Starting on May 1, Metro Vancouver will be putting stage 1 watering restrictions into effect. The regional government is doing this to conserve water in advance of our typical long dry spells that occur over the summer. It's wise proactive planning.
Using rain barrels to collect rain water is a wise way to conserve water. Simply collecting rain water for outdoor household uses saves you from wasting purified drinking water. Rain water can be used to do things such as washing cars, washing your house exterior and to water your lawn and gardens with.
Instead of relying on city treated (purified) drinking water, you might be able to save some money if your home is tied to a municipal water meter. If your water usage is metered by your city, then using a rain barrel might be an economical investment.
You can collect rain water using a single rain barrel or multiple ones that are inter-connected. For example, once one barrel fills up, you can use an overflow pipe to spill into and fill up a second barrel. Divert one or more of your gutter downpipes to more quickly fill up your barrel. The water can be collected for current or future use. The stored water is especially helpful during dry, hot summer periods or droughts.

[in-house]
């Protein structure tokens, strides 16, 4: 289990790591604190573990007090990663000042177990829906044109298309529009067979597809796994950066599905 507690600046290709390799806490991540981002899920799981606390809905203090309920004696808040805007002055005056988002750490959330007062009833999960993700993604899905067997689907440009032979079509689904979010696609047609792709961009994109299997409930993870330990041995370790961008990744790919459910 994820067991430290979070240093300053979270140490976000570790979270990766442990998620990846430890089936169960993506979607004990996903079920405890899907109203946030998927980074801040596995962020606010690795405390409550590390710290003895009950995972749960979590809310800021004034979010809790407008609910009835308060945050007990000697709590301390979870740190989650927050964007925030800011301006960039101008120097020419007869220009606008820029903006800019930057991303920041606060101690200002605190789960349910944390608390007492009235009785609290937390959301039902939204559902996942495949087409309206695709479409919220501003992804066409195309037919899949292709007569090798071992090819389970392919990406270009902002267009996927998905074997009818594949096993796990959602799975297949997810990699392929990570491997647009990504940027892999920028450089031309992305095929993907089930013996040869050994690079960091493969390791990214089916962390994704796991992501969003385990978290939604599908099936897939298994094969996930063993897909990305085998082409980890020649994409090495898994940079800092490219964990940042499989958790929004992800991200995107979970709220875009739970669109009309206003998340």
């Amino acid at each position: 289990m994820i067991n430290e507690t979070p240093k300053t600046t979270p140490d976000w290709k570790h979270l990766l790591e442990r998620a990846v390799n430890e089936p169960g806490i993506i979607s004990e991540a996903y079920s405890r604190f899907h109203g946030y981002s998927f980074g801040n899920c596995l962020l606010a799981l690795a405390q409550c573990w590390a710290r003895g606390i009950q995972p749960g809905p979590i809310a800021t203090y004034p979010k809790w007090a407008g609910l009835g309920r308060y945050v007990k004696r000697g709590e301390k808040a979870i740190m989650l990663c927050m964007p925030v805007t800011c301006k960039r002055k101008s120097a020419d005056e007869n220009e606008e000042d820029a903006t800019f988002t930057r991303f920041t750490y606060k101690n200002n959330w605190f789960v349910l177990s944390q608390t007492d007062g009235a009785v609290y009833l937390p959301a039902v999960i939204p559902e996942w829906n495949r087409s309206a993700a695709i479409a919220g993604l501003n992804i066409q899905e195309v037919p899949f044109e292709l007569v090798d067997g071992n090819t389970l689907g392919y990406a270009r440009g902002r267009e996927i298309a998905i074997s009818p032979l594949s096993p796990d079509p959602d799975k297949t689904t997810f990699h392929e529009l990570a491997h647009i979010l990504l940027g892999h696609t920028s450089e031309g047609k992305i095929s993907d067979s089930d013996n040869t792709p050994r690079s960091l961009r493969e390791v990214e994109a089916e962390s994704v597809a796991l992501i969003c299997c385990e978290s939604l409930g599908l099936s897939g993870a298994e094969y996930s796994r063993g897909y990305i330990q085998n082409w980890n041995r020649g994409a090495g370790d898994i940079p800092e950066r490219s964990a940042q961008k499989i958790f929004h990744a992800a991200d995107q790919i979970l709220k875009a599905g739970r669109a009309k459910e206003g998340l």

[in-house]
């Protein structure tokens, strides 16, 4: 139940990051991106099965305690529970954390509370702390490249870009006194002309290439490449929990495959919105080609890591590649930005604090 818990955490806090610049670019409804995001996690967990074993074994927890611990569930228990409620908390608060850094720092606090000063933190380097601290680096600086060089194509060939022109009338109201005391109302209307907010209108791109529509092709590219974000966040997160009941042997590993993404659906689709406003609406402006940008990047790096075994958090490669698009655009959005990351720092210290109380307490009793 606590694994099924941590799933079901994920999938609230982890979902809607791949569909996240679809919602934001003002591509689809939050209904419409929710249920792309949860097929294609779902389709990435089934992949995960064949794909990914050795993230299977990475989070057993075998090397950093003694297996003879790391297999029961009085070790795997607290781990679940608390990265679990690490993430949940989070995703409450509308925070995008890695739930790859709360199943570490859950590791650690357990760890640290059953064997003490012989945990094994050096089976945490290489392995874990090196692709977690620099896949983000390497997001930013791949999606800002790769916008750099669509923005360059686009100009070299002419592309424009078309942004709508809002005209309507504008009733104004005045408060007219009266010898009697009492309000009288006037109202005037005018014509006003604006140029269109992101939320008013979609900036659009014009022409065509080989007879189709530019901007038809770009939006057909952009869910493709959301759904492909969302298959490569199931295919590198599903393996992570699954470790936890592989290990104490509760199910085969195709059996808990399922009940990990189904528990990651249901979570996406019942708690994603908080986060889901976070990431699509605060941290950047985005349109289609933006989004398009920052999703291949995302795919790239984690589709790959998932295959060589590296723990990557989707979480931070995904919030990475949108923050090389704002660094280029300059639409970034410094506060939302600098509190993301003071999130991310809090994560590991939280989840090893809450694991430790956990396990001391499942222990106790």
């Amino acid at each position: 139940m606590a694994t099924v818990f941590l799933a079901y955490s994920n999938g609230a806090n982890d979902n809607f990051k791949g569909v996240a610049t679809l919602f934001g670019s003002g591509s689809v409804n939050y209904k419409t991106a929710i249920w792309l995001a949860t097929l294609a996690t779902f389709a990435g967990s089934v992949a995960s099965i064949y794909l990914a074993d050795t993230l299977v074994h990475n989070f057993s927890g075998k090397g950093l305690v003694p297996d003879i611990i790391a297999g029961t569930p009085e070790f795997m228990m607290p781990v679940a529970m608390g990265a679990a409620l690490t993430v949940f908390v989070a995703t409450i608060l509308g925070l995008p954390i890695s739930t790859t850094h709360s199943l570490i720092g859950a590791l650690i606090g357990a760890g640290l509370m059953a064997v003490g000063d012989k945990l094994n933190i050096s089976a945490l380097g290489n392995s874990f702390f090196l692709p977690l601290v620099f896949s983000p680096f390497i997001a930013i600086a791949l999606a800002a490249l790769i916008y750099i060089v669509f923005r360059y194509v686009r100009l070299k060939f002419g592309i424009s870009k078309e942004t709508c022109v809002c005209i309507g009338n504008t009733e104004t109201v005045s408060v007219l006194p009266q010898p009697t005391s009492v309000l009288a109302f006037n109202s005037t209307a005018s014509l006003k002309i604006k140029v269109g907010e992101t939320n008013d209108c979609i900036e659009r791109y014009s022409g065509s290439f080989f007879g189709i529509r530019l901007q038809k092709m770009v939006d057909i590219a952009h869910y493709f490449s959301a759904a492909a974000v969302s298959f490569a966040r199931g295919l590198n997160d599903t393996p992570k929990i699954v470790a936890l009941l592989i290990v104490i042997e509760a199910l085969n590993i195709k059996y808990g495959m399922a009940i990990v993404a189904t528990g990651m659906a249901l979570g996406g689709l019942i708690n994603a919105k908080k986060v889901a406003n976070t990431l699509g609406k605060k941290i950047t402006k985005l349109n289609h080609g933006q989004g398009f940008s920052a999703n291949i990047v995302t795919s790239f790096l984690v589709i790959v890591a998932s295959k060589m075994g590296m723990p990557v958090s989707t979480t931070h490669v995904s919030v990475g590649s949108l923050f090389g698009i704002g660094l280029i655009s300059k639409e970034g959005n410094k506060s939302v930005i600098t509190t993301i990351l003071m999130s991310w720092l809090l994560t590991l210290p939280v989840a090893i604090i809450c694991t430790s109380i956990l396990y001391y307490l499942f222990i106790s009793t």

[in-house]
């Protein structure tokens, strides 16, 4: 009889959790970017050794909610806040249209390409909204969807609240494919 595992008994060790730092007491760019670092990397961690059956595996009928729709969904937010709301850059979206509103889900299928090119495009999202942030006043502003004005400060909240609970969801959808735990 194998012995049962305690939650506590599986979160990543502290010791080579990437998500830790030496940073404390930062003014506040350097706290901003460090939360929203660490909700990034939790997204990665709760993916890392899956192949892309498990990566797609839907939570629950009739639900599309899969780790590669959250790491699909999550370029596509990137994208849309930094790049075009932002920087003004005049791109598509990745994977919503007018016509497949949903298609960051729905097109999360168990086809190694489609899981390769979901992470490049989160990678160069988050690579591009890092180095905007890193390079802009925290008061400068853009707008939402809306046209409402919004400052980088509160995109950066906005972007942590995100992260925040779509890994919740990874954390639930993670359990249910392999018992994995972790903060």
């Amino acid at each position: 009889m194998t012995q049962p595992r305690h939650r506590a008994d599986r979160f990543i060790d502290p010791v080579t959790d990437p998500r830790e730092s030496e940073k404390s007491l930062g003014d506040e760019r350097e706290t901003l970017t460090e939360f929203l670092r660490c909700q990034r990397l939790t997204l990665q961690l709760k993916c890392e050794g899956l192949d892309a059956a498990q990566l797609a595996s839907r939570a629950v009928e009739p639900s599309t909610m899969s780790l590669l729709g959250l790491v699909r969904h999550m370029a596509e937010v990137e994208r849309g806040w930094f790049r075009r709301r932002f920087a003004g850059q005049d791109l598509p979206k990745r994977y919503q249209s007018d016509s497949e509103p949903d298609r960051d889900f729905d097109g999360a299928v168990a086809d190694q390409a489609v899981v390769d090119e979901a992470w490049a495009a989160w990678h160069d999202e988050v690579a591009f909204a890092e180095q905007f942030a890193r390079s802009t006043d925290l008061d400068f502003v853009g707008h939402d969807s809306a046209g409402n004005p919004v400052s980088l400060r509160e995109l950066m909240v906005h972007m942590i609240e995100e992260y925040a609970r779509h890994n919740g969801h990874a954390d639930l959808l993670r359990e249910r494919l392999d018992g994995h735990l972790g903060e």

Rain barrels are a smart and efficient way to use the precious commodity that water is. It would be great to see a greater integration of so called “grey water” systems into the construction or renovation of homes here in North America.
You can make a rain barrel yourself by getting some ideas online. It doesn’t need to be anything fancy. You can start by simply converting a plastic garbage bin into a rain collection container. Alternatively, you can choose from a selection of purpose built rain barrels available at stores.
In Surrey, where I live, the city offers rain barrels for sale at a reasonable price. Check out the city's website and type in rain barrels in their search field.
This basic idea of collecting rain water is a strategy to become more efficient in the operation of your home.